# Math people, why am I wrong? AoPS

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There is a question I don’t understand why my way of solving it is wrong. I can see that it is, and I even used a calculator to check it was and it wasn’t just an arithmetic mistake.

I also understand what they did and why it works, but I don’t understand why my solution doesn’t also work.

The question. The number 222,222 is equal to the product 37,037*6. What is the product of 37,037 and 27?

AoPS solution is as follows: Because 6 times 37,037 is 222,222, we know that 3 times 37,037 is 111,111. So we have

27*37,037=9*3*37,037=9*111,111=999,999

I understand this and can see why it is correct BUT I don’t know why my different solution didn’t work.

My solution. The difference between 6 and 27 is 21 so the product will be 21 times bigger than 222,222.

so. 222,222*20 plus another 37,037 making 27 times 37,037. But I was really really wrong! Why?

Thank you. 😀

Edited by Kit
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Ohhhhh oho oh oh oh oh oh.....I think I have it!

I was just reading through the post to check for silly spelling mistakes etc and I think I saw the answer.

I multiplied the product of 6*37,037 by 21 not the 37,037 itself! Is that right? Is that what I did wrong?

so I should have multiplied 37,037 by 21 and then added the 222,222?

obviously their way is simpler.  🤣☺️

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Just now, square_25 said:

Right! But what’s an easy way to figure out 21*37037? 😉

An easy way to do 21* 37,037?

well 10*37,037 would be easy...370,370. So double it and add another 37,037?

Lets see if it works

370370+370370= 740740   And 740740+37037=777,777  😥 wrong......back to the drawing board. I’ll be back in a moment ........

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1 minute ago, Kit said:

An easy way to do 21* 37,037?

well 10*37,037 would be easy...370,370. So double it and add another 37,037?

Lets see if it works

370370+370370= 740740   And 740740+37037=777,777  😥 wrong......back to the drawing board. I’ll be back in a moment ........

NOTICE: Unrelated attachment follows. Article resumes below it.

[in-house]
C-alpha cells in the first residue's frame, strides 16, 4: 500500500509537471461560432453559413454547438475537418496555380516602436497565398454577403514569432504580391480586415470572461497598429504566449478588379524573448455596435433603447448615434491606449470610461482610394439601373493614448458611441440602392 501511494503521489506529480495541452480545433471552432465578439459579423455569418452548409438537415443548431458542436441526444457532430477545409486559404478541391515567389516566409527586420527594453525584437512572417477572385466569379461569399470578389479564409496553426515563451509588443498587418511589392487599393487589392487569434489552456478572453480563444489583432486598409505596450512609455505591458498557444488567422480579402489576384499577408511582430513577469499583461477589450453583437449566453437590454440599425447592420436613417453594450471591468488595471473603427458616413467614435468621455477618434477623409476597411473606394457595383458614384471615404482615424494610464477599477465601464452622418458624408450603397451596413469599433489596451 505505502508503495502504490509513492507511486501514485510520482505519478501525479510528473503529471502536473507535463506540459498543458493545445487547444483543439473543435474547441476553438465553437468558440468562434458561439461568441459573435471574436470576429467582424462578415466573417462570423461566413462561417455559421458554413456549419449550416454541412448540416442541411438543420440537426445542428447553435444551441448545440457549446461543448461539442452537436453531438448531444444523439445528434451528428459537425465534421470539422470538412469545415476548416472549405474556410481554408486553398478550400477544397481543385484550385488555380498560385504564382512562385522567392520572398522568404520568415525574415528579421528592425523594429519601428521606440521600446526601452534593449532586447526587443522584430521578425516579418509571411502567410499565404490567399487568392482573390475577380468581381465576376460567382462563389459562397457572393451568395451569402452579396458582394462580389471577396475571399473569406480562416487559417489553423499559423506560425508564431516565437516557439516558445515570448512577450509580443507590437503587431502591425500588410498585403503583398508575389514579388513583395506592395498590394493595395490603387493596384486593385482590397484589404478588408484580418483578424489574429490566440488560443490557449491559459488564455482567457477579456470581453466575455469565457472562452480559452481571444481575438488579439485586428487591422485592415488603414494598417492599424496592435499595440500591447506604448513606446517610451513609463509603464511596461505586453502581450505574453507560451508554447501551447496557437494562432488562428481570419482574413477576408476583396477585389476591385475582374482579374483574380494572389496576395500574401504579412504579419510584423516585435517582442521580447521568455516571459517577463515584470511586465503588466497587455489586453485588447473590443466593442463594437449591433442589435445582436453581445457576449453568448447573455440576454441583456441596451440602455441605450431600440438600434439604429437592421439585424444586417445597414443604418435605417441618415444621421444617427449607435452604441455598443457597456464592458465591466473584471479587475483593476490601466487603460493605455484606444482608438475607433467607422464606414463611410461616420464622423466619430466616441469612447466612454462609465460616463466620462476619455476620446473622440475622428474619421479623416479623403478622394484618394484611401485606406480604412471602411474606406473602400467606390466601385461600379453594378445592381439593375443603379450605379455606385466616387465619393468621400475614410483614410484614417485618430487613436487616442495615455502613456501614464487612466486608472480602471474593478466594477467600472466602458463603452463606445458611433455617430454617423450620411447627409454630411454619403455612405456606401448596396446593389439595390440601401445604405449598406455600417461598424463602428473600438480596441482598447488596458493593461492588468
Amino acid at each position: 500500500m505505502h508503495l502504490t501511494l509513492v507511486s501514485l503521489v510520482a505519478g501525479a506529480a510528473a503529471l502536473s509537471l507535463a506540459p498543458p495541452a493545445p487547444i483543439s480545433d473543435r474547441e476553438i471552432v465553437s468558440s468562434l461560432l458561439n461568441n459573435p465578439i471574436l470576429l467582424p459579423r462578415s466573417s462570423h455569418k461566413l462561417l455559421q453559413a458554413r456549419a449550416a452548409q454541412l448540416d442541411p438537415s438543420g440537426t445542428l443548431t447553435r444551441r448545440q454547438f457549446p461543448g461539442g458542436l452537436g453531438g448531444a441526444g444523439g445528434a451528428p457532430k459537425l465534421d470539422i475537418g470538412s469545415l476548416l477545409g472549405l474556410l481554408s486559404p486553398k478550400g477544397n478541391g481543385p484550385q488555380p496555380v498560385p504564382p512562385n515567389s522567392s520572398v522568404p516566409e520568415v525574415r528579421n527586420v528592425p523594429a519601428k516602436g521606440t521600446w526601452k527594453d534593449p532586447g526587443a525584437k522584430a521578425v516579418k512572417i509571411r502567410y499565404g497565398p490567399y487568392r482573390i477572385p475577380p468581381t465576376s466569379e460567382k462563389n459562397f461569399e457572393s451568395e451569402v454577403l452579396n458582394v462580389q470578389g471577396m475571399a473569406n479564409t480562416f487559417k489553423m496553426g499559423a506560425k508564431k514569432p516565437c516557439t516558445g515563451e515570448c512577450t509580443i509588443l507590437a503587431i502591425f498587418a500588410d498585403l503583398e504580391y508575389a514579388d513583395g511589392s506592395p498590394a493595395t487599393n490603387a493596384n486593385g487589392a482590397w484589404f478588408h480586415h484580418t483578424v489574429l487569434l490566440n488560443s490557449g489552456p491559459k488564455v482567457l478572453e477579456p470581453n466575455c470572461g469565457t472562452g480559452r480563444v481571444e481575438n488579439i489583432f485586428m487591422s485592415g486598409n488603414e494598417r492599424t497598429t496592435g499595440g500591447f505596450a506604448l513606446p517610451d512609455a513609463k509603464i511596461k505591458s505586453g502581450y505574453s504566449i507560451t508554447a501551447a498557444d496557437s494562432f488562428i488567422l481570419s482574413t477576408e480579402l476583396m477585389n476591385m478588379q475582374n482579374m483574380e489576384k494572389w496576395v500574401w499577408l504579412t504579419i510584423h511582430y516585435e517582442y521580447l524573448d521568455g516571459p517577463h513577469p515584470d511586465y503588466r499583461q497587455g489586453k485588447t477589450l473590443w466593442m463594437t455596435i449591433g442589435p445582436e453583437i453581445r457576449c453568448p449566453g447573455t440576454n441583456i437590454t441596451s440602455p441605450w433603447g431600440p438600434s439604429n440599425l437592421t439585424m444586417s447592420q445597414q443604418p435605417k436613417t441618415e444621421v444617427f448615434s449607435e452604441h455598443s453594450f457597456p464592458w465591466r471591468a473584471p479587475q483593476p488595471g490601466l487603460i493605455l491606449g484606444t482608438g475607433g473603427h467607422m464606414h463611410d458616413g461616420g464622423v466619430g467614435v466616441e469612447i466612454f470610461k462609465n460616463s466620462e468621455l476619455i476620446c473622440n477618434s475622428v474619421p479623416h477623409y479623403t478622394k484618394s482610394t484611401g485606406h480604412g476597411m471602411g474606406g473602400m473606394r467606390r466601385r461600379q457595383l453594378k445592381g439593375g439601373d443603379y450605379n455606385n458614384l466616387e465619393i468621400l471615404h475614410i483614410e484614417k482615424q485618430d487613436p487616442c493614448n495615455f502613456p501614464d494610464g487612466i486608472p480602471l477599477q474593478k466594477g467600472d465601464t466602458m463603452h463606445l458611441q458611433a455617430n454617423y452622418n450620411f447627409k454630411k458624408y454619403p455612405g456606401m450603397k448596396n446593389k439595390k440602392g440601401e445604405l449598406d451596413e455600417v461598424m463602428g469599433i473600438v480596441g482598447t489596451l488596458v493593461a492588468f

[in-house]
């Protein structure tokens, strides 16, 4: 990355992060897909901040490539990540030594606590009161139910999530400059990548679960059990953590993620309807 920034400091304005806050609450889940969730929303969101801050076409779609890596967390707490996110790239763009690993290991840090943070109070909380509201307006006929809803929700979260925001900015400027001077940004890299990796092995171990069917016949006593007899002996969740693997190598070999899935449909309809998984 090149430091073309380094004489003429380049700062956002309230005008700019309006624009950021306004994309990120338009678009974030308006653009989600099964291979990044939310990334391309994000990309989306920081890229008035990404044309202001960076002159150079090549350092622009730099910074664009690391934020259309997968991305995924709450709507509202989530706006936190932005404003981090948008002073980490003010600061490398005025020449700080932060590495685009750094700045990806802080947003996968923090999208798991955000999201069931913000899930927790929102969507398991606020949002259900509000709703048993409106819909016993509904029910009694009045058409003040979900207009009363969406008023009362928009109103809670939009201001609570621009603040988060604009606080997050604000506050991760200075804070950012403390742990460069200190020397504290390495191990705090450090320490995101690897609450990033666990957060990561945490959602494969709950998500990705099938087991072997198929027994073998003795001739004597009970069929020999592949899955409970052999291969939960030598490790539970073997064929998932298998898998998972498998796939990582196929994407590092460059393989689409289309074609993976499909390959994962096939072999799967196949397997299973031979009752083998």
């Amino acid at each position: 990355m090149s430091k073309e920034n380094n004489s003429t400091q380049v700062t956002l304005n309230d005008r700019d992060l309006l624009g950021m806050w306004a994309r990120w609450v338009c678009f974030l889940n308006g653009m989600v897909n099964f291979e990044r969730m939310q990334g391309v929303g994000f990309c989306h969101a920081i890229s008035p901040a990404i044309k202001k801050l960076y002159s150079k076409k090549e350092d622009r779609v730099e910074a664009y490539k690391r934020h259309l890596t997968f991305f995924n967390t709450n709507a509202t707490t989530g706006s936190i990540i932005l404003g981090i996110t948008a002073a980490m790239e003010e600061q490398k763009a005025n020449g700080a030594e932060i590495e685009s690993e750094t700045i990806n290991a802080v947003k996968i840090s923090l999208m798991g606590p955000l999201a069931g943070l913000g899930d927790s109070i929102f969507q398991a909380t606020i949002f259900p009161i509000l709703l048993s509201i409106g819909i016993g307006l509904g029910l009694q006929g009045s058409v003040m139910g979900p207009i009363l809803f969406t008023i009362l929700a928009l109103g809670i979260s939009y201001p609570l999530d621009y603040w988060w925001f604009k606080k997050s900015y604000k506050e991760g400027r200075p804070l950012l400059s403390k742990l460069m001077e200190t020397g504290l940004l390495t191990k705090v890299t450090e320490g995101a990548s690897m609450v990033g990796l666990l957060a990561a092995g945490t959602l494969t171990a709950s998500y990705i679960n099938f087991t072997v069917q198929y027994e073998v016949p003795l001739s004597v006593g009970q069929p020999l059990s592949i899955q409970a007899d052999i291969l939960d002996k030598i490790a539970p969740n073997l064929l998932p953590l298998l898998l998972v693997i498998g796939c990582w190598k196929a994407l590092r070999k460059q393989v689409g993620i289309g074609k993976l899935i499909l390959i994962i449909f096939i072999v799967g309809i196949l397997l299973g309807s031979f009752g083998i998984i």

Oppps....plus the 222,222!
Now it’s 999,999!

I get the rotten egg award for that one 🤣🤣🤣🤣🤣

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Just now, square_25 said:

Wait, wait, i think you're right!! You just need add on the missing bit.

Yes...got it whilst you were typing! Thank you so much for your help square. I’m feeling so much better now. We got it worked out!

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Square 25, The next chapter is exponents. All I know about them is squares and that is the number doubled...time 2.....and that is it. Do you think I should bash on with AoPS or do them first with Khan academy, and then try the chapter? I like AoPS and I’m enjoying the challenge and the little grey cells working, but am I setting myself up for disaster here?

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Just now, square_25 said:

No problem at all! Happy to help :-). Feel free to tag me when you post these, if you like -- my oldest is only 7, so I'm not always on this board (although I am sometimes, since I've taught older kids before and like answering questions about it occasionally :-).)

How do I tag you?

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Just now, square_25 said:

They ought to define them, I think! They aren't so bad. As a definition,

x^n = x * x * .... * x, n times.

(I'm using the short hand x^n to mean "x to the power of n," which mostly would be written with the n on top as a superscript. But I can't type that into here :-).)

So, for example,

4^2 = 4*4 = 16.

And what are 3^2, 2^3, and 2^4? 😄

3^2 is 3*3. (I just deleted my first reply i did 3*2 =6 🤭) so 3^2=9

2^3= 2*2*2? So 8?

and if the above is correct then 2^4 would = 2*2*2*2=16